Like so many in the metro area, I was impressed by the outpouring of support and high quality of play by the New Mexico United in its inaugural season. Considering the timing of United’s success, which came in the wake of UNM eliminating its men’s soccer team, it illustrates that private options are often better and more popular than publicly funded ones, even in the world of sports.
The same can be said for stadium construction. I have studied and worked on issues involving publicly financed sports stadiums since the 1990s. Economists across the political spectrum all agree that taxpayer-financed stadiums are economic losers. In a 2017 poll, 83% of the economists surveyed agreed that “providing state and local subsidies to build stadiums for professional sports teams is likely to cost the relevant taxpayers more than any local economic benefits that are generated.”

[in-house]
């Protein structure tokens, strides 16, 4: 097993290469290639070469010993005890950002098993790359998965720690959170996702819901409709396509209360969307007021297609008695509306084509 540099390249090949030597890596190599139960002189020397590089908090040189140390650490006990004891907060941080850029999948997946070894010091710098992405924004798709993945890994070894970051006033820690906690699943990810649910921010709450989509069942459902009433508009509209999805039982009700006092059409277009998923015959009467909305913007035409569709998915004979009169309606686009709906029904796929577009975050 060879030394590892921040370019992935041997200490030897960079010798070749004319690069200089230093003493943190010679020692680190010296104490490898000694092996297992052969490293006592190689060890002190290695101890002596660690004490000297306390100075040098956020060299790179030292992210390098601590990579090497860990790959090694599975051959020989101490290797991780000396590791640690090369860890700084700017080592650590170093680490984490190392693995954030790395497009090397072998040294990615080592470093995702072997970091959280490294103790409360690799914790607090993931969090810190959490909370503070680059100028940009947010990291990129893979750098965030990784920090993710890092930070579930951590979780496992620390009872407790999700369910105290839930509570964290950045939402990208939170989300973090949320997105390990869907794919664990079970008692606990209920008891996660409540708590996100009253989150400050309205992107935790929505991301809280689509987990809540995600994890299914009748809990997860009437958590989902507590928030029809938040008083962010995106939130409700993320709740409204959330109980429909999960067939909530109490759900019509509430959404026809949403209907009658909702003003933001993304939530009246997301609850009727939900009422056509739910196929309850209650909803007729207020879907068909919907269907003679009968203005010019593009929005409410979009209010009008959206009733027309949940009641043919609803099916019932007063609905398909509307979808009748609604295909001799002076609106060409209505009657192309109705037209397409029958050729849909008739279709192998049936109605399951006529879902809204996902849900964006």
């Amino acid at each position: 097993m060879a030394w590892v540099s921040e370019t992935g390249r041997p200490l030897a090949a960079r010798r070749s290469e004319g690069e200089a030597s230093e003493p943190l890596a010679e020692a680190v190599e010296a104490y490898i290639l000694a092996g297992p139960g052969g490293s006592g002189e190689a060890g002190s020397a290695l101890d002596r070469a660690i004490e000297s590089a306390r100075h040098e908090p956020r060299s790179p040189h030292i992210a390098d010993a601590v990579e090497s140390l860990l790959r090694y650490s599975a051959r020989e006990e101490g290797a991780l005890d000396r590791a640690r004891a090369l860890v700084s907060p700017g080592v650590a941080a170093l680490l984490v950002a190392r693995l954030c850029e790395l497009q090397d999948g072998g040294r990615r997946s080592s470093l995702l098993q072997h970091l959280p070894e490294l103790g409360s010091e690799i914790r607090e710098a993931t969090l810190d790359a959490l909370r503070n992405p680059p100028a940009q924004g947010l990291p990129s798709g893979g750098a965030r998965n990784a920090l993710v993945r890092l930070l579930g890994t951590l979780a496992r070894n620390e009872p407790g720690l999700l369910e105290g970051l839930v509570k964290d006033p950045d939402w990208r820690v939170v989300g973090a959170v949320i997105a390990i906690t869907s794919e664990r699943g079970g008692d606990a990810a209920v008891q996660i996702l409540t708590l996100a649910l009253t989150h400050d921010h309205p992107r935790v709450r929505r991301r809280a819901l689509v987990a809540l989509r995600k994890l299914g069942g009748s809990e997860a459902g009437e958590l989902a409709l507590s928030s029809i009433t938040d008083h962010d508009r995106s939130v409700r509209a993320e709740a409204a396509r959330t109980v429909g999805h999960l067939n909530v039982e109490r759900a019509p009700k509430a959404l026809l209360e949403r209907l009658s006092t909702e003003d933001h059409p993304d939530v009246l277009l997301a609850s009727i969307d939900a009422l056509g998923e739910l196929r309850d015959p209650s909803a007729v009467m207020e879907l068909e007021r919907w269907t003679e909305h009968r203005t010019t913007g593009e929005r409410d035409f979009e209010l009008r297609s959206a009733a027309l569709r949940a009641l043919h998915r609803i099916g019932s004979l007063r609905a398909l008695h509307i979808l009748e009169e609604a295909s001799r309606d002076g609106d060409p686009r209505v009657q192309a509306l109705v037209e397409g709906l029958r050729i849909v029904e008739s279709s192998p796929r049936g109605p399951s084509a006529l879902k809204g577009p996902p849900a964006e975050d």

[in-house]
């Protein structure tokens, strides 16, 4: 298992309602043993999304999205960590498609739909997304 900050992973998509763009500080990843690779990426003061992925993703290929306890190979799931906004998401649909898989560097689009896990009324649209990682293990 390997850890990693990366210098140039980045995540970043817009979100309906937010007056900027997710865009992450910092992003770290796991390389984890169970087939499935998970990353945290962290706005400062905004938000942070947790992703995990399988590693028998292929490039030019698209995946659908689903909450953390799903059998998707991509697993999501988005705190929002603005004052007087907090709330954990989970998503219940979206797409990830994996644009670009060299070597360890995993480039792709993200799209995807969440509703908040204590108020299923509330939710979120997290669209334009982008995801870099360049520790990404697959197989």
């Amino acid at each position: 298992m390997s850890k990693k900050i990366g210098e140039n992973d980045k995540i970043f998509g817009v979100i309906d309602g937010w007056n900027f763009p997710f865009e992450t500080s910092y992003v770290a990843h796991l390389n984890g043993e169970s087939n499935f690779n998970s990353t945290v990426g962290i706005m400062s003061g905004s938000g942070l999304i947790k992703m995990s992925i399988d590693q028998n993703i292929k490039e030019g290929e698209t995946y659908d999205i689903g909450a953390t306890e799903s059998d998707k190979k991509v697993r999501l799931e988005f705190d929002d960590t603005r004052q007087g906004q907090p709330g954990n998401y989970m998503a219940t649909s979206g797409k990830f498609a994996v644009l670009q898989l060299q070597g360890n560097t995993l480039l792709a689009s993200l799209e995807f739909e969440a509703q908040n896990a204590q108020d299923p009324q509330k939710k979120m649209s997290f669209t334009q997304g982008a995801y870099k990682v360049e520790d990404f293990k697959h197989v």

One interesting note about United’s initial effort to obtain public financing for its stadium is that it is going to the Legislature first. This is somewhat unusual because sports teams are amenities that primarily benefit the local population in terms of enhanced entertainment options.
How many people travel from Carlsbad, Clovis, Farmington or Las Cruces to New Mexico United games? I don’t know the answer to that, but it is undoubtedly a tiny fraction of United’s fan base. With that in mind, why should New Mexico taxpayers as a whole pay for a stadium used largely by Albuquerque residents?